Under the Remote ID Rule, manufacturers generally must produce drones with built-in broadcasting capabilities starting 18 months after the effective date of the rule (reduced from an originally proposed two years in the proposed rulemaking for the Remote ID Rule) and must show that the broadcast module meets certain minimum performance requirements. In addition, within 30 months, all drones being operated must be compliant with the rule (reduced from an originally proposed three years in the proposed rule).
Part 107 currently prohibits (1) drone operations over people who were not participating in the operation unless the person was in a covered structure or stationary vehicle and (2) drone flights at night. To date, drone operators have been required to obtain waivers in order to fly in either of those circumstances. The Operations Rule will change those rules when it becomes effective.2 Under the Operations Rule, routine operations of small drones (i.e., drones weighing under 55 lbs.) over uninvolved people and at night will be permitted without a waiver if specific criteria are met.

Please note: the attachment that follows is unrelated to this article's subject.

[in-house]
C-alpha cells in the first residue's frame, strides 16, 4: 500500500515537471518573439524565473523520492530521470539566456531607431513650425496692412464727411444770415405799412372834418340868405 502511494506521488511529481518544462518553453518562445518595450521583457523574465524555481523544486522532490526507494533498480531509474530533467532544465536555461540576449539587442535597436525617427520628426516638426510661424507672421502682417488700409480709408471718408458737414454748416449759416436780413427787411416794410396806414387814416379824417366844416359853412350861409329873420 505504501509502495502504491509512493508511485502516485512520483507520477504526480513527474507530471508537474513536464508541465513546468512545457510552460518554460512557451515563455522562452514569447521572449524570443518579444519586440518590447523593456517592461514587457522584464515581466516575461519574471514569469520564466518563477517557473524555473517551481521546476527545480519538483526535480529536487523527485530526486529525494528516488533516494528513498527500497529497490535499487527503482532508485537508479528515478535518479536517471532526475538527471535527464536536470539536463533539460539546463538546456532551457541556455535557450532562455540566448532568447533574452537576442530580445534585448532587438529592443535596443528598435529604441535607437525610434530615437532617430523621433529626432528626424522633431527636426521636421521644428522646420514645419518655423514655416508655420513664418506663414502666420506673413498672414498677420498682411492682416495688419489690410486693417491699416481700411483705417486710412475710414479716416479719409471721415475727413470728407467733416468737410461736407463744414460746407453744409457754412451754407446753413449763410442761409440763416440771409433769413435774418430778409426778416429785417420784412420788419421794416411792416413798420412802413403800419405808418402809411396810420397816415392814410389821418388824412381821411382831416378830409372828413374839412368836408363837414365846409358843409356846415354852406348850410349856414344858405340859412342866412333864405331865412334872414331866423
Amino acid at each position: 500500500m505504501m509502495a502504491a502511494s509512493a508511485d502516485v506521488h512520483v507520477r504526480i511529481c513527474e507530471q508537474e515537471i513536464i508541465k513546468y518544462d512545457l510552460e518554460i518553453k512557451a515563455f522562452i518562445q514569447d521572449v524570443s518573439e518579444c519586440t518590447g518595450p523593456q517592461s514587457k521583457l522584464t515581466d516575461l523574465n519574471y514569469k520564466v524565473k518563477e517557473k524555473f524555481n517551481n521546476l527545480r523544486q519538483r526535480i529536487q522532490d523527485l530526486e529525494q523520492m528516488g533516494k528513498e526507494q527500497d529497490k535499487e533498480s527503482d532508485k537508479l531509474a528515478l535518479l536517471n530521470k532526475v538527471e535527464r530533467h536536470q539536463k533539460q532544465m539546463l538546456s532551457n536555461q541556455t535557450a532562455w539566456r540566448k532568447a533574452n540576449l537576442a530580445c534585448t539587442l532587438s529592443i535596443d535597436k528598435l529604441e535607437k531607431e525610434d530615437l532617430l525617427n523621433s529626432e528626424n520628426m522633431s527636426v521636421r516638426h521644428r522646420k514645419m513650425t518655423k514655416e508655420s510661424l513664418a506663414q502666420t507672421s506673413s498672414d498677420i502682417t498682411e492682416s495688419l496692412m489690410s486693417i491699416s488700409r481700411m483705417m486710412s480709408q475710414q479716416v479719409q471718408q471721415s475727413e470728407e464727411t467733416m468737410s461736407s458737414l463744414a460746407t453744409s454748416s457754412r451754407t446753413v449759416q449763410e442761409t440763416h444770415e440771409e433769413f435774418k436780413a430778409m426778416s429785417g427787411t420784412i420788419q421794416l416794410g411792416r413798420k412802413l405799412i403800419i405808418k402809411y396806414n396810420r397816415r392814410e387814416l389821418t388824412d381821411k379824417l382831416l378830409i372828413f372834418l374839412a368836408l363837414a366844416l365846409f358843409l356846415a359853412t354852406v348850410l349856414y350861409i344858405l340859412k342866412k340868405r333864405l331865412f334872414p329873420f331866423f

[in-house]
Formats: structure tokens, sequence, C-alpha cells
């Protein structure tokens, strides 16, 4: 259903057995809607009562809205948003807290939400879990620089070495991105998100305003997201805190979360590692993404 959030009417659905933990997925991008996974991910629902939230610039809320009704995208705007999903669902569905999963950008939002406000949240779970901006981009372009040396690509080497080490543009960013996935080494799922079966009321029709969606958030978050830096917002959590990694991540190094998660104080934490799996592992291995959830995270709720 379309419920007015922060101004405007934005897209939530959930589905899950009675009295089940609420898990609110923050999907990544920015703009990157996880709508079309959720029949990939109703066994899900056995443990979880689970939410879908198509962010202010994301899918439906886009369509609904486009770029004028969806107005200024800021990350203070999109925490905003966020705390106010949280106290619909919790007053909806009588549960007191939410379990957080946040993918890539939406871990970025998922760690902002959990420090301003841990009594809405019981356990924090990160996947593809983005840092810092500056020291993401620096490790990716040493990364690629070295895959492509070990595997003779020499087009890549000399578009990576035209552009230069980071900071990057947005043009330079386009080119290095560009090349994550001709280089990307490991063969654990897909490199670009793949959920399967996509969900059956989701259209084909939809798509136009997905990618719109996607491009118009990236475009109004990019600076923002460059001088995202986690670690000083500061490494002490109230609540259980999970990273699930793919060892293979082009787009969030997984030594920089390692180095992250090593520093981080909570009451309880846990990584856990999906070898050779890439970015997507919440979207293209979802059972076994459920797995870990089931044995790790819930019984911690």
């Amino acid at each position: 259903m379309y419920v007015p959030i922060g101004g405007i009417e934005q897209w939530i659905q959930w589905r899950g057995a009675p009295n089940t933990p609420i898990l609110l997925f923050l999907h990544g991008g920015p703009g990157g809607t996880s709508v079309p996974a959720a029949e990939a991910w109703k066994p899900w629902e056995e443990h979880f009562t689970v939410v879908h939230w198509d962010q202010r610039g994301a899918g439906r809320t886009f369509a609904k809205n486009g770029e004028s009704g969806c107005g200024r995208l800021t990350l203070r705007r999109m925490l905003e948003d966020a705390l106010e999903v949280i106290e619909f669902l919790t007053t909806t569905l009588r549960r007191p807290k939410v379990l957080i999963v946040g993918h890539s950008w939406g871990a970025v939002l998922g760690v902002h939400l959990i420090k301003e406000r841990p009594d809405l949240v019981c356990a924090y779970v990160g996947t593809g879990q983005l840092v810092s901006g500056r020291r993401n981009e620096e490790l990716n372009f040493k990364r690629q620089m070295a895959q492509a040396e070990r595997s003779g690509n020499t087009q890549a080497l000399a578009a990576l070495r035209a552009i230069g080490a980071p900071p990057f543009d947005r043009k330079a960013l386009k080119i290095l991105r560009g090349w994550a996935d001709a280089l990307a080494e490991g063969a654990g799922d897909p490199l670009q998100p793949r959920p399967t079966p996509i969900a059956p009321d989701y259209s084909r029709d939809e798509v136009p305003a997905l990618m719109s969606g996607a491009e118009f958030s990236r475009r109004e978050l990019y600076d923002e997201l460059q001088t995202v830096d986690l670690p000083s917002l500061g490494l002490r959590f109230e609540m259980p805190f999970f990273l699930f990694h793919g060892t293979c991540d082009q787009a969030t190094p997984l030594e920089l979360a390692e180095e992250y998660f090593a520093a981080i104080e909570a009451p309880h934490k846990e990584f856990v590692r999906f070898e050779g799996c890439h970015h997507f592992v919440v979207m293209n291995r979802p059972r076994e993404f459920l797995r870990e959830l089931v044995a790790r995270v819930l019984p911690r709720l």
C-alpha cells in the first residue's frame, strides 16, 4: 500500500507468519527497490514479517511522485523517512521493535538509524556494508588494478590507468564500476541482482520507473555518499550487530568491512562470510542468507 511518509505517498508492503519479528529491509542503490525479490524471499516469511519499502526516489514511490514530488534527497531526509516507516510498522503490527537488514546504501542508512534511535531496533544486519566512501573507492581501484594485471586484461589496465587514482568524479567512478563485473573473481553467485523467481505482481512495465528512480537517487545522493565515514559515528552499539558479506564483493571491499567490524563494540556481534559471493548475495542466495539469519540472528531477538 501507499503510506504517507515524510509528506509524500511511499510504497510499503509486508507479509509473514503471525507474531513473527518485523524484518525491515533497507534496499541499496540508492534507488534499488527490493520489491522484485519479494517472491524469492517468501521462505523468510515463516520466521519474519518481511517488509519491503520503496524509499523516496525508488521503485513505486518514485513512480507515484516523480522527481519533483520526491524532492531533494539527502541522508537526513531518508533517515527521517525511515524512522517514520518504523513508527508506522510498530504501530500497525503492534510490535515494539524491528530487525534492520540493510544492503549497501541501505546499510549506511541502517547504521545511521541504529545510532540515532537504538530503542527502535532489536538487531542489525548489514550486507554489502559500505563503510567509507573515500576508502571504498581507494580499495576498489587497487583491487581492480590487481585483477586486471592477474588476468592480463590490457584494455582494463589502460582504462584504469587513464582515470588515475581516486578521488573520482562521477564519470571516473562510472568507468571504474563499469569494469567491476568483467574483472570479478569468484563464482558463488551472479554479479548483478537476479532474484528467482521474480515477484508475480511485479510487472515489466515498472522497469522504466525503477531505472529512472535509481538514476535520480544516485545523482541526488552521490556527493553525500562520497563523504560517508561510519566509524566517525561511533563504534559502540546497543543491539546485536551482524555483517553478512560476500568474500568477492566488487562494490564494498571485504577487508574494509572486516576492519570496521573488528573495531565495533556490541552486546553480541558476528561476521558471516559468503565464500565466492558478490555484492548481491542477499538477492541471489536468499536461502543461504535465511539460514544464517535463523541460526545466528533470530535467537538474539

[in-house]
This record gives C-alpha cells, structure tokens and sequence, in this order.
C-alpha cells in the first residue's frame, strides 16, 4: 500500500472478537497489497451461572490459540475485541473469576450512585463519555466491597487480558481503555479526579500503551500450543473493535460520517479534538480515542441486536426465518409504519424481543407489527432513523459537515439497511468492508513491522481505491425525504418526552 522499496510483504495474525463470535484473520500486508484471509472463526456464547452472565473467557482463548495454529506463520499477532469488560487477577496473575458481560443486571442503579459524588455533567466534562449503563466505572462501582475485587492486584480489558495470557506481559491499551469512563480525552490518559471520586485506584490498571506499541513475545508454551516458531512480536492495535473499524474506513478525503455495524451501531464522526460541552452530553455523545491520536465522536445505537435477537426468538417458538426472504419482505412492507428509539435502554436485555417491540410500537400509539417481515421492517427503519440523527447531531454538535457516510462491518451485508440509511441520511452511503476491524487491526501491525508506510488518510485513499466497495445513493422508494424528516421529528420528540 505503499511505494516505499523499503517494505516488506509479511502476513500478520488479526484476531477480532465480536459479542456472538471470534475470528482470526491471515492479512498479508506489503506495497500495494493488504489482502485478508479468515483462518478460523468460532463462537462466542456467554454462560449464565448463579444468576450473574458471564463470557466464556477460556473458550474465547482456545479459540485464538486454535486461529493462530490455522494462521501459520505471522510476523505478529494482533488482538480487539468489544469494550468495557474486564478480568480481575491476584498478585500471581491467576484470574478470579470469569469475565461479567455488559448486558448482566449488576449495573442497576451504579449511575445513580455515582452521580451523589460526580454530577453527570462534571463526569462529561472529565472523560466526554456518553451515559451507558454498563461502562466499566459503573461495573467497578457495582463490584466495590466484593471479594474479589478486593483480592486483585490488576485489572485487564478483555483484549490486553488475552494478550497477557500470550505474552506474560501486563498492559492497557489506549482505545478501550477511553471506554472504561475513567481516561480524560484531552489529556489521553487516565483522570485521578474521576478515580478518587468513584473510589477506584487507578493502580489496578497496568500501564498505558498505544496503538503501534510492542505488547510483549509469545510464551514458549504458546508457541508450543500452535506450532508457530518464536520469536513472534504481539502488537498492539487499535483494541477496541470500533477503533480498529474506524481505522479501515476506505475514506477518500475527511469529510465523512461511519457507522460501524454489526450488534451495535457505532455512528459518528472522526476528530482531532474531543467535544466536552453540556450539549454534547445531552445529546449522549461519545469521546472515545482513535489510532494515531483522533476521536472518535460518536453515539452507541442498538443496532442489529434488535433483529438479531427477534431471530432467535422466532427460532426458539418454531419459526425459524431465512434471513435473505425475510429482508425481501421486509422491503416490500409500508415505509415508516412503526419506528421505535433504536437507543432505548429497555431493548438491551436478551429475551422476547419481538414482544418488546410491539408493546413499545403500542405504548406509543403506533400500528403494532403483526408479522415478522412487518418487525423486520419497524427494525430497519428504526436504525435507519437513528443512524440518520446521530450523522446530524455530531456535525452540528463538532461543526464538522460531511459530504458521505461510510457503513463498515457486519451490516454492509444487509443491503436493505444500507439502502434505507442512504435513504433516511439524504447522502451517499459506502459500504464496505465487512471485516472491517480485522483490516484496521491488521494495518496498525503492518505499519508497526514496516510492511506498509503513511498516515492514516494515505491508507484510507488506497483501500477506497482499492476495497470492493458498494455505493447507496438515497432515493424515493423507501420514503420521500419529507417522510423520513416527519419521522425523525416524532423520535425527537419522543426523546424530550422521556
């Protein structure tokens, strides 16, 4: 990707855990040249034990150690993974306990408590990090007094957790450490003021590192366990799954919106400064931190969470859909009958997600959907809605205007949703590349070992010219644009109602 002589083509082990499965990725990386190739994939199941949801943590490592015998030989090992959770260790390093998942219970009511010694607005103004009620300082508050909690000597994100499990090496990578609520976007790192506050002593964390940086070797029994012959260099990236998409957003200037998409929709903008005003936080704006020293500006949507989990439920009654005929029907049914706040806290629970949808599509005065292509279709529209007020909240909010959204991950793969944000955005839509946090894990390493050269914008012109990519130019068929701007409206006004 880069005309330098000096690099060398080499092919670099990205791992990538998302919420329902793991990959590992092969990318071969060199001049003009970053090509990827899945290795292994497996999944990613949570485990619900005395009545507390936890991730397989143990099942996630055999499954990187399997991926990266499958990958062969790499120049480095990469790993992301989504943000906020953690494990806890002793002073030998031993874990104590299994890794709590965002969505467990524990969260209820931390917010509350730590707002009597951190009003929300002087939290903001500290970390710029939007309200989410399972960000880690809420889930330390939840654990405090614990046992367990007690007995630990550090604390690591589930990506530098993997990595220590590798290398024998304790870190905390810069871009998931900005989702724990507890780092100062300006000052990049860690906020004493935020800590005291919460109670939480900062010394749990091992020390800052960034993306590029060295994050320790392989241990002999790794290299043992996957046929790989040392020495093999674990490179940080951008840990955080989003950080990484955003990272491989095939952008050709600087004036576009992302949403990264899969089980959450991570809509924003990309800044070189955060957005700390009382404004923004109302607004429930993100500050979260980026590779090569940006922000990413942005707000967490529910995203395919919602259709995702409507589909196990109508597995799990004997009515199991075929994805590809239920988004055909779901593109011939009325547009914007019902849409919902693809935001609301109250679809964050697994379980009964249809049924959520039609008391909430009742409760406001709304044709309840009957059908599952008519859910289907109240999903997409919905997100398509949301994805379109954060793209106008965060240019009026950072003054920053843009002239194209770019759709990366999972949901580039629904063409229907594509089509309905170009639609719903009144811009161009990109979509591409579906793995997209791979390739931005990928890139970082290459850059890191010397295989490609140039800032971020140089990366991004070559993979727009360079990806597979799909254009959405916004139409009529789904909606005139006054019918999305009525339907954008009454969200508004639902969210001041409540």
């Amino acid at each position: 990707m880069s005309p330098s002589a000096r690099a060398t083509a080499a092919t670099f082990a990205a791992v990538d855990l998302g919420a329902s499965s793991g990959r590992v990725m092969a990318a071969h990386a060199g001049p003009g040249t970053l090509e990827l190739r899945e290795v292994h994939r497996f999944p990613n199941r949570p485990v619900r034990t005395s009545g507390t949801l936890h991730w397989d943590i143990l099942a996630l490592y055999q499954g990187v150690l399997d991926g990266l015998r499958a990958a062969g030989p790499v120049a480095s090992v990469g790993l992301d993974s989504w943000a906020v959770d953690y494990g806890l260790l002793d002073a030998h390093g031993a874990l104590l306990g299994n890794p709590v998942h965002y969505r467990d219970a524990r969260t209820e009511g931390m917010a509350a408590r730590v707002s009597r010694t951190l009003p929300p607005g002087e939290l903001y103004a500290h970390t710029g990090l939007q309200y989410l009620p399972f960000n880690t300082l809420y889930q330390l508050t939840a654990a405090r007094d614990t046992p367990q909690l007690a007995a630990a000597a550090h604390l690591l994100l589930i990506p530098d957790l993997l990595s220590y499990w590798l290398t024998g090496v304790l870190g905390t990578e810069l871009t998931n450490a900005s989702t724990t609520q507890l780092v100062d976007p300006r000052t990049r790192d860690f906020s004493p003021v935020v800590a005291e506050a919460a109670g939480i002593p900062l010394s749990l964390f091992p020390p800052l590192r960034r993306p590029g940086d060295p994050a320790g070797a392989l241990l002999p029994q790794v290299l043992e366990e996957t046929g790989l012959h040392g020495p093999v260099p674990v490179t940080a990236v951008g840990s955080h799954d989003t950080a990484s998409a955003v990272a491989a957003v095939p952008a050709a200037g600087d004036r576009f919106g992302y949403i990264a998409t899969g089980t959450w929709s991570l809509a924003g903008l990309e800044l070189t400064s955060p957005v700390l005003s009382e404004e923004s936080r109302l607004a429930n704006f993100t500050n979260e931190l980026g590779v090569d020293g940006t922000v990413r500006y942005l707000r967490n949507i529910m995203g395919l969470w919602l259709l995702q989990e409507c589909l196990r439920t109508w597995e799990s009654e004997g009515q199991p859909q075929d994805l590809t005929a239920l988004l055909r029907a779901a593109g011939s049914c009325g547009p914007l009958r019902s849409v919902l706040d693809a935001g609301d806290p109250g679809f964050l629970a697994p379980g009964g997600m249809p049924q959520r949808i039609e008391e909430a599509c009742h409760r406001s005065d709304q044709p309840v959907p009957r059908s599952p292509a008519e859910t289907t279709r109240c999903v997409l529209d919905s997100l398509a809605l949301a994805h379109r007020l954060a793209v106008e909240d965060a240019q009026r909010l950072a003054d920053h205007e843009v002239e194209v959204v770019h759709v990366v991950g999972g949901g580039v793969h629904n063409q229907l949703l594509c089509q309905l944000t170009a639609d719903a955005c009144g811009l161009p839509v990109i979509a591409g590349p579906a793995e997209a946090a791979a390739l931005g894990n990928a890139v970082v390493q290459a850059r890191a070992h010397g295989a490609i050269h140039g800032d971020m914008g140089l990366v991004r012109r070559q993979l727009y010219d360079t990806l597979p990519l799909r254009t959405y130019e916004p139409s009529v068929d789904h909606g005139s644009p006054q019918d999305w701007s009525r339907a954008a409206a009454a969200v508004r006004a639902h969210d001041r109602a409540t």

Operating at Night
The Operations Rule allows drone operators who complete additional training to fly their unmanned aircraft at night. In order to help prevent collisions, these drones must be equipped with anti-collision flashing lights that can be seen for three statute miles. Notably, the FAA has granted a significant number of waivers to operators seeking to operate unmanned aircraft at night—it was by far the most commonly granted waiver by the FAA. The Operations Rule will largely remove the need for these waivers.
Operating Over People
The Operations Rule will permit routine operations of some drones over uninvolved persons without a waiver. Whether these operations will be permitted, and in which situations, will depend on the type of drone being operated—namely the drone’s weight and the amount of damage a drone could potentially cause to people or property on the ground. In summary, operations over uninvolved people will be allowed when these four categories of drones are used:
- Category 1 drones include small drones weighing less than 0.55 lbs. that contain no exposed rotating parts that would lacerate human skin. Category 1 drones must meet the Remote ID Rule requirements but are otherwise free to operate over people. The Operations Rule allows manufacturers to market retrofit propeller guards to install on existing small drones to make them Category 1 eligible.